Elements
Metal 1 width Metal 1 density Metal 2 comb space
Values (W1) um (D1) (S2) um
1 4 30% 40.08
2 10 50% 18.88
3 20 83% or 90% 4.74
4 1.92
5 0.94
6 0.2

FIG. 5 is a plan view of a second exemplary layout including two of the Comb test structures 502 of FIG. 4. The test pattern 500 comprises: first and second comb structures 502 a, 502 b facing each other so as to have a plurality of interlaced tines 503 a and 503 b, the first comb structure 502 a having a respective well 505 between each pair of adjacent tines 503 a thereof. The tines 503 b of the second comb structure 502 b are offset from corresponding centers C of the wells 505.

In FIG. 5, the density D1 of metal 1 (item 504) is given by D1=W1/(W1+S1). Table 1 provides the comb-metal dishing DOE. An exemplary test procedure for this DOE is as follows: In a full factorial DOE, there are 54 structures.

Lower layer patterns are drawn using a similar philosophy. The lower layer test patterns have a design of experiment to stimulate topographical variations, which propagate to the upper layer pattern. This allows extraction of failure rates and determination of a relationship between the failure rate and the critical area of the lower layer test pattern. Since the lower layer patterns are drawn solely to provide topography for the electrically tested upper layer, they are not connected in an electrically testable configuration (e.g., a Comb) and are simply drawn as “dummy patterns.” The design of the dummy patterns is related to the actively measured patterns above.

Although the exemplary embodiment uses dummy patterns in the lower layer, many different kinds of patterns could stimulate topography which could propagate to the upper layer and cause an electrically observable short or open circuit. For example, Cu voids can form only in corners of small metal patterns (such as text or islands). So one could build an array of such patterns under the upper layer SnakeComb to stimulate topography and killer shorts. Any kinds of under layer patterns which can cause upper layer topography may be used. One of ordinary skill in the art will understand that the appropriate DOE corresponding to any given under layer patterns is based on knowledge or hypotheses of the topography generation mechanism.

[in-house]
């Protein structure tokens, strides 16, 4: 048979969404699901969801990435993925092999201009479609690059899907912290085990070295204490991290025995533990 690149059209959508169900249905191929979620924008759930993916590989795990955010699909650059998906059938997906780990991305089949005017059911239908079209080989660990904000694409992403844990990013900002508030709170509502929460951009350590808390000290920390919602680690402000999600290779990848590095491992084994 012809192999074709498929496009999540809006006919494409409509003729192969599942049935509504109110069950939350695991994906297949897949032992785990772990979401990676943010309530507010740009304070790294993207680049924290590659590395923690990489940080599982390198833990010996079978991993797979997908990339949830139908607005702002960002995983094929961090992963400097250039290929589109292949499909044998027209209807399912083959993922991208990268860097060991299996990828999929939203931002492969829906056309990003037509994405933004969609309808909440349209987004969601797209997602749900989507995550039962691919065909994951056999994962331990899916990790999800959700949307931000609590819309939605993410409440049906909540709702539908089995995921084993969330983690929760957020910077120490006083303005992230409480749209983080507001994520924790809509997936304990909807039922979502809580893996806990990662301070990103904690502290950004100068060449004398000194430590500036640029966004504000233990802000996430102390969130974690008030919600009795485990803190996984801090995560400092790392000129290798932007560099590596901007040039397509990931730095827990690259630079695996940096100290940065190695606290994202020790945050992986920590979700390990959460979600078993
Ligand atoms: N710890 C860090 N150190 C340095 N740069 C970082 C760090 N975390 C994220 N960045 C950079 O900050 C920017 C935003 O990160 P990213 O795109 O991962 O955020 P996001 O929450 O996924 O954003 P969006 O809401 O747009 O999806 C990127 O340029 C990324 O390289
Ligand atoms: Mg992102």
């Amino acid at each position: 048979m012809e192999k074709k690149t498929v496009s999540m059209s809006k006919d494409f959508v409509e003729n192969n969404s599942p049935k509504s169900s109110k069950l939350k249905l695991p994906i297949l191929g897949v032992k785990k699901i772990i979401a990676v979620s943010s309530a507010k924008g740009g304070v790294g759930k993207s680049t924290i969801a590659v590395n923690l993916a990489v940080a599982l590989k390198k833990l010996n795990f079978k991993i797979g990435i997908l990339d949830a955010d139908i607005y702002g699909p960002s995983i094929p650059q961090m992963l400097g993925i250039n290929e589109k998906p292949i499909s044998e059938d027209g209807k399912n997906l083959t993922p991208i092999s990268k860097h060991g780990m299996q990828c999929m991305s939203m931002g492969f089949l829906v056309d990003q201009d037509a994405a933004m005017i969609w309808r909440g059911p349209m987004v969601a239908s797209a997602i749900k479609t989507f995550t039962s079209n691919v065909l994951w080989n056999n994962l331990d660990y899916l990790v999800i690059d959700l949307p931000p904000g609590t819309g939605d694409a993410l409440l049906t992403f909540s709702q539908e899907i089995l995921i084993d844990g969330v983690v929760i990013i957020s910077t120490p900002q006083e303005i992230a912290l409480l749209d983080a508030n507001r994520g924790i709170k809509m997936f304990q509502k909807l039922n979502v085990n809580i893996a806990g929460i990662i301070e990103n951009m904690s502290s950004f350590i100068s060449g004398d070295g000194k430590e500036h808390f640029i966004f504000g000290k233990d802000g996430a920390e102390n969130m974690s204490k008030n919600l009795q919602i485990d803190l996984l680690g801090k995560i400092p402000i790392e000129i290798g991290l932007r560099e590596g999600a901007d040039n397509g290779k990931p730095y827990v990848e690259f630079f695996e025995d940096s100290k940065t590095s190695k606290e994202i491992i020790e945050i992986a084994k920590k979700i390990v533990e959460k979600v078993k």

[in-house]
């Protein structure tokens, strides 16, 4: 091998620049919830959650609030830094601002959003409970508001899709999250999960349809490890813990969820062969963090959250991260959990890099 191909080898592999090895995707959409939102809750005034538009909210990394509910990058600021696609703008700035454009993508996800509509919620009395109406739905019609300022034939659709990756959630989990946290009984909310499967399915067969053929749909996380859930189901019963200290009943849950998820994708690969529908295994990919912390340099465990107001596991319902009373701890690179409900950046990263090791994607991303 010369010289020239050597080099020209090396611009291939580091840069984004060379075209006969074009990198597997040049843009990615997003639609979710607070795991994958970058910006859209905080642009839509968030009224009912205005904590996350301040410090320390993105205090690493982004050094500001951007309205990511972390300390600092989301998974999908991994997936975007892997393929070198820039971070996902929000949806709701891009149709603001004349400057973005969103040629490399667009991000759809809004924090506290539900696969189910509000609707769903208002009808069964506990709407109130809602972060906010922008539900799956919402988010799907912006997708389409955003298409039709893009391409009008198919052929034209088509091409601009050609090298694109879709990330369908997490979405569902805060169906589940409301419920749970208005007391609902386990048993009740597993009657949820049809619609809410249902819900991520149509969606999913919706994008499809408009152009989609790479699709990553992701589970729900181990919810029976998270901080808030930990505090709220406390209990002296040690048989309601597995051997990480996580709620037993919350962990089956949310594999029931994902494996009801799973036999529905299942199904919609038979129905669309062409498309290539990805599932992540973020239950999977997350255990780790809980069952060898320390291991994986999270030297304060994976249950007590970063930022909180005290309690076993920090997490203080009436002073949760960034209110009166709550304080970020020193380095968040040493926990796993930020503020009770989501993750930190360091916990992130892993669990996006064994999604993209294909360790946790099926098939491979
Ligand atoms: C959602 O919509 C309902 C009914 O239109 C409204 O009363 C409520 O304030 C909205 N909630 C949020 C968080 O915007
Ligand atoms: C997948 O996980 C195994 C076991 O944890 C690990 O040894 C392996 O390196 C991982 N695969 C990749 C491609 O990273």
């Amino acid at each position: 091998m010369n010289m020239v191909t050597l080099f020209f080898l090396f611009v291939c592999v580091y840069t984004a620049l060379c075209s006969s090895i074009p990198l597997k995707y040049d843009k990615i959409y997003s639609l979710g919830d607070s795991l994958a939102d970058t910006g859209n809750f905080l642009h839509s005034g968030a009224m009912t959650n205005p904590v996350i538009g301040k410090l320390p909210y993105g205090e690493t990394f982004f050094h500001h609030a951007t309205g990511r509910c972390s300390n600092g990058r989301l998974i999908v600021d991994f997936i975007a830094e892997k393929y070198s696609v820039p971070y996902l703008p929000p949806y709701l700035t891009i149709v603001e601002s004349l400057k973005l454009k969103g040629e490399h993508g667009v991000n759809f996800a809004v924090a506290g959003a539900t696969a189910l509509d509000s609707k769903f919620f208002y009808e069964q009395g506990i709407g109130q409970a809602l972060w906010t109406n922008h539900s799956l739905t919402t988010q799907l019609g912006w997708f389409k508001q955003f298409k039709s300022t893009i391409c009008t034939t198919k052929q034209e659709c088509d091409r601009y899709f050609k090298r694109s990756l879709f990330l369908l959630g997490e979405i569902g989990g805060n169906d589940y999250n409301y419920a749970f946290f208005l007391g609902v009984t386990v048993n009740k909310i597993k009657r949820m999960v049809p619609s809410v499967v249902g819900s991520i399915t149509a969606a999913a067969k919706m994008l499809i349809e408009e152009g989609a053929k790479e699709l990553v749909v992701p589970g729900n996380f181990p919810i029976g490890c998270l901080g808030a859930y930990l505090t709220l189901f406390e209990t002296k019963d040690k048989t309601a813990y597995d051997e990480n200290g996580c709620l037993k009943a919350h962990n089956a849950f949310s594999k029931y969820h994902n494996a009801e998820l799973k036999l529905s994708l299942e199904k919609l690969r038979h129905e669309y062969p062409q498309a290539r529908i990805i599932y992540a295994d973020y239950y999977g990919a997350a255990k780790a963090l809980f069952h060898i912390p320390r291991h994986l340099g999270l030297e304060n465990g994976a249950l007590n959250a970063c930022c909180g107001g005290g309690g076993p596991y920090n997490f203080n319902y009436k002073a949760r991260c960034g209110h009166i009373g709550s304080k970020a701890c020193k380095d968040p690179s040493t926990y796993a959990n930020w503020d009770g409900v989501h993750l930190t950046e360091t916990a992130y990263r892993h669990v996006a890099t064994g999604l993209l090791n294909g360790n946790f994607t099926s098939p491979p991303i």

The dummy patterns may have special design features. Each dummy pattern may be specifically designed in order to stimulate a particular sort of failure. For example, to stimulate Cu and oxide dishing, long lines of varying width and space are used. To stimulate Cu voids, Cu lines, as well as Cu islands and other small, corner-dominated Cu structures are used. In general, any kind of dummy pattern which can stimulate topography in the upper layer may be used. Examples of such other dummy patterns include, but are not limited to, samples of typical product layout patterns such SRAM cell arrays or blocks of random logic or standard cells.

The exemplary method and device provide a suite of SnakeComb structures 400 or dual offset comb test structures 500 with variable line spacings that allow for separation of the effects of defects in the upper layer due to specific mechanisms, e.g., shorts, opens caused by the Cu (or other material) dishing interactions with CMP removal rate, from the presence of similar upper layer metal defects caused by other failure mechanisms. Thus a plurality of such test structures may be formed, each test structure having a respectively different minimum line spacing.

FIG. 11 is a graph illustrating how the density of the upper layer (M2) pattern may affect its yield. The term “L/S” stands for line/space. Curve 1101 shows the probability of M2 CMP residue as a function of M2 pattern density. This parameter is varied by changing the M1 linewidth pattern under the M2 comb. Curve 1102 shows the M2 critical area as a function of M2 pattern density. This parameter is varied by changing the S2-spacing between minimum L/S pairs in the M2 comb. Curve 1103 shows the M2 likely yield impact trend vs. density as M2 puddle probability increases while M2 critical area decreases.

Design-of-Experiments and Data Analysis

Prior art test chips used for Cu topography analysis do not allow straightforward disaggregation of the various possible failure modes which can be present in any single set of data. To facilitate this task, we consider how each failure mode is stimulated by layout design as well as how the frequency of a defect (i.e., the “defect density”) can be modeled in a form useful for product yield prediction. These considerations then dictate the design-of-experiments (DOE) for the test structure layout patterns.

Another aspect of the exemplary embodiment provides a DOE system that takes into account both the defect density and how a failure mode is affected by the design layout.

The exemplary method comprises designing a lower layer test pattern with a first design of experiment (having dummy patterns) to stimulate topographical variations that propagate to an upper layer pattern. Variations in the upper layer pattern have a second design of experiment. The first and second designs of experiment are coordinated to interact with each other. For example, the first (lower layer) design of experiment may include providing structures that maximize observability of a given type of defect (e.g., M2 short) in the upper layer pattern. The second design of experiment could then include provision of structures having respectively different abilities to avoid that given type of defect. The second design of experiment may include provision of structures having respectively different sensitivities to the density of that given type of defect.